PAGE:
Malcolm Bridges, 70, co-founder, publisher and manager of British Dairying, sadly died after a brief illness just before Christmas.
Malcolm phoned me early in 1993. We had been colleagues on Big Farm Weekly (BFW) in the early 1980s, where I worked as a freelance journalist and he sold advertising space. Malcolm worked on BFW and Big Farm Management from the mid-1970s. The late 1970s were a boom time. It was Malcolm’s idea for the launch of BFW supplements which boosted the paper size from 36 to 84 pages which got us all pay rises and an end-of-year dinner in a private room at the Savoy. This proved that Malcolm was a good operator.
I had launched Dairy Industry Newsletter (DIN) in 1989 and Malcolm phoned to ask if I could find out if the Milk Marketing Board (of England and Wales) were going to sell their Milk Producer monthly magazine, continue it or fold it. At that time Malcolm was selling space on Milk Producer. I did my researches and found out that the MMB—or Milk Marque as it was to become—were to fold Milk Producer.
Well that gives us an opportunity, Malcolm told me. Let’s launch a new monthly against what was then the soar-away market leader Dairy Farmer.
We raised £50,000 between us, mainly to buy desktop publishing computers and to purchase the mailing lists of all five milk marketing boards (supply of which to outsiders was an obligation of the monopoly milk boards). At the time we launched British Dairying there was more than 50,000 registered UK dairy farmers, so it was expensive to reach them all.
The target date for the end of the MMBs was set for April 1994 but legal arguments delayed this until late in 1994. The delay was a godsend for us because it gave us more time for Malcolm to drum up support for what we had by then called British Dairying. It was a tough sell—despite Malcolm’s skill and determination. The management of Dairy Farmer scoffed: we weren’t a proper business, good heavens we all worked from home!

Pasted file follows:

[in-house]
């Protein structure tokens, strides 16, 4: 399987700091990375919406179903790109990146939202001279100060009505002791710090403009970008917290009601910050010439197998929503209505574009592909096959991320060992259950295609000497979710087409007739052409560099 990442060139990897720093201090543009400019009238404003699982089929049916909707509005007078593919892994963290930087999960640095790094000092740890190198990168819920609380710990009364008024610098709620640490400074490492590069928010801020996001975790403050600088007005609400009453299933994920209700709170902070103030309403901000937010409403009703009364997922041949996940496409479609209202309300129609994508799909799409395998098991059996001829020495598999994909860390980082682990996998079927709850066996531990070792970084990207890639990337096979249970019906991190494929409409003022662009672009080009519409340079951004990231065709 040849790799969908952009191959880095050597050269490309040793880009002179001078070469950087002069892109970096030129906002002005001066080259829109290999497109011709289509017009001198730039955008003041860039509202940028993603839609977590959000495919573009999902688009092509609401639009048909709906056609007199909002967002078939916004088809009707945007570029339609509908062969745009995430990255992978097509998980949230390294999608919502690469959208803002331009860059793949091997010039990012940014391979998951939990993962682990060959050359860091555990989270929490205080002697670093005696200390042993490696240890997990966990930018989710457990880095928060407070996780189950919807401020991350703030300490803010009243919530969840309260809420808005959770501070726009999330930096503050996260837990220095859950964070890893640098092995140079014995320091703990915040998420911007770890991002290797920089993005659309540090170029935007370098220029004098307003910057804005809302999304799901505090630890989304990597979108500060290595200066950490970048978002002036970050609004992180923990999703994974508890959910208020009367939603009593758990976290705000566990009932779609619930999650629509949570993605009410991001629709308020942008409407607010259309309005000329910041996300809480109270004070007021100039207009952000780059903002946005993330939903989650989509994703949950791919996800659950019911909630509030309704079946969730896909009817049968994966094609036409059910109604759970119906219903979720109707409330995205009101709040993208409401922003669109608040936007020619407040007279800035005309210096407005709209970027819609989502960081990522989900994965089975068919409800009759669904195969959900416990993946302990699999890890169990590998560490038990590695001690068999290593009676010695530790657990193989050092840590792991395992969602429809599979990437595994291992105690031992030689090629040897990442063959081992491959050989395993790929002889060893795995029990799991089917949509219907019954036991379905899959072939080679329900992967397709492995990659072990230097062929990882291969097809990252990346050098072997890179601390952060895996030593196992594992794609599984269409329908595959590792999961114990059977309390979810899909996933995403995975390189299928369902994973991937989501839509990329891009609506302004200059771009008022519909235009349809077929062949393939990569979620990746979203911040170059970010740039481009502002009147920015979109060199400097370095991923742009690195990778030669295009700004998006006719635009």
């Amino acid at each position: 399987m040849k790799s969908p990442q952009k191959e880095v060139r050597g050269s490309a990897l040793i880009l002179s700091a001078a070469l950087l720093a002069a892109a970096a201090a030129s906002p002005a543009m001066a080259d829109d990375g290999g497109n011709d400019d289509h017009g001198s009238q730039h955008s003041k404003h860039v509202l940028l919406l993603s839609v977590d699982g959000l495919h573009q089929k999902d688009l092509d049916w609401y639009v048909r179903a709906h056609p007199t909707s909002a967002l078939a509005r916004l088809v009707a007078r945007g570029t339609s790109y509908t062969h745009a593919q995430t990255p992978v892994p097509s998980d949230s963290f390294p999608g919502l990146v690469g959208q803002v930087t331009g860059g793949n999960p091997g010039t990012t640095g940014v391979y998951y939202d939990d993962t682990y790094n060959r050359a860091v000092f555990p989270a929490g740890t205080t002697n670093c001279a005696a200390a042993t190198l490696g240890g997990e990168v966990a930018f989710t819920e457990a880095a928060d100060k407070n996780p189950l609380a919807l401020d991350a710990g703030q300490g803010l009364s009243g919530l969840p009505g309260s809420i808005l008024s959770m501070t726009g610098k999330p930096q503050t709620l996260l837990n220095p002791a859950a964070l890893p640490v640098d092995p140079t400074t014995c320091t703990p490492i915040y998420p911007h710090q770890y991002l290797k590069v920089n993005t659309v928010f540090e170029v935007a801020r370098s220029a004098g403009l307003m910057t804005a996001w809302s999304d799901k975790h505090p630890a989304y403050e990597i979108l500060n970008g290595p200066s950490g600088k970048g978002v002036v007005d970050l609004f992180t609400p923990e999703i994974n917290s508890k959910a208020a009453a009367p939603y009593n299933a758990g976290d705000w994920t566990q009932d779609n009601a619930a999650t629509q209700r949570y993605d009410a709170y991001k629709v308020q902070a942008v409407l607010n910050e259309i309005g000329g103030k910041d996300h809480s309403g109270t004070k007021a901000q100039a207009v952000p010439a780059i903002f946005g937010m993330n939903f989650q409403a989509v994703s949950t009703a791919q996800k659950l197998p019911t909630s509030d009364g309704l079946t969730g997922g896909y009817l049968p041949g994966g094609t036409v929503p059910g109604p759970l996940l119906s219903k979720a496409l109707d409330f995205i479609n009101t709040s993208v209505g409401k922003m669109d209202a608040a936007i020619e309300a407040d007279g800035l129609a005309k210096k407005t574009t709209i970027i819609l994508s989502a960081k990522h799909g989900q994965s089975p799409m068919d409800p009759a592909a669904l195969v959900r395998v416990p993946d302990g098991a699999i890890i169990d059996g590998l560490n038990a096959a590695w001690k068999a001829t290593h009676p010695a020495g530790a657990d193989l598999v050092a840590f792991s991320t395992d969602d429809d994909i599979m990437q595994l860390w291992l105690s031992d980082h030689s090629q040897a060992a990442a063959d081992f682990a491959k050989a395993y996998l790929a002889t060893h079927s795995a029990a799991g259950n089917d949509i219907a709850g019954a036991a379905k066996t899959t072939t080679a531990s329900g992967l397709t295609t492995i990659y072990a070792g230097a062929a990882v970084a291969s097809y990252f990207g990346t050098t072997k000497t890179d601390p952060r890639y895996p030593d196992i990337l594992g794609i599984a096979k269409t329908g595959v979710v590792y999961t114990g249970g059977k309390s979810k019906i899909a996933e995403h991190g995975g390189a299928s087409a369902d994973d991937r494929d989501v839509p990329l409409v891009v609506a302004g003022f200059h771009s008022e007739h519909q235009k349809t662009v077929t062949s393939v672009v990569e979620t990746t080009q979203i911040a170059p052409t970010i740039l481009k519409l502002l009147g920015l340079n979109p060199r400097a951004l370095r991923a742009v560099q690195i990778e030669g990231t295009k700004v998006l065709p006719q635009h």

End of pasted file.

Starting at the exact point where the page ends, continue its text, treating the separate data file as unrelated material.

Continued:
Malcolm told me at the time that as a “controlled circulation” publication, distributed free and paid for entirely by advertising, we would never make any money until we sold more than 50% of the pages for advertising. It would be many years before we achieved anything like that.
But gradually we got the publication off the ground. I gave up as editor after three years and Northamptonshire dairy farmer Judie Allen took over. She gained the tenancy to her farm and decided to concentrate on managing her dairy herd. Under Judie’s recommendation we took on Mike Green from Farmers Guardian as editor 15 years ago.
All that time it was really Malcolm’s show. In his quiet, undemonstrative, highly efficient and well organised way, he guided us to growth and profitability—leaving everyone to do their own thing in their own way, with just the occasional gentle nudges from the skipper.
Malcolm became very well-known and liked within the dairy industry. People liked doing business with him and he was very good at what he did—testimony to being a genuine good guy, who wanted the best for his clients in the long term. He wasn’t just a sales rep in it for the short-term buck.
The early years were very difficult for dairying, with first BSE (mad cow disease) and then foot-and-mouth in 2010. We didn’t make any serious money but we survived. Gradually we beat off all opposition and flourished over the past ten years. I believe an important part of this was down to our determination to keep the editorial hard-hitting and independent. It has worked.
Five years ago Malcolm said he was ready for retirement and we agreed to put the magazine up for sale. We nearly sold out to giant German agricultural publisher Top Agrar but they unaccountably pulled out three years ago. Then we started negotiations with Blackness Lane Limited operated by Alan Whibley, a well known UK publisher and for a long time a good friend of British Dairying. The sale was agreed two years ago. Sadly Malcolm did not live long enough to enjoy the fruits of his long labours.
Alan Whibley adds: “All the team at British Dairying were shocked by Malcolm’s illness and the speed it took him. He was dearly loved and admired by the whole team and it will be very difficult to cover his input and the generous and diligent way he operated. The team will continue to make every effort to publish the magazine in a way which would make Malcolm proud.”
Malcolm is survived by his wife Mary, his daughters Roberta and Claire and his brother Ray.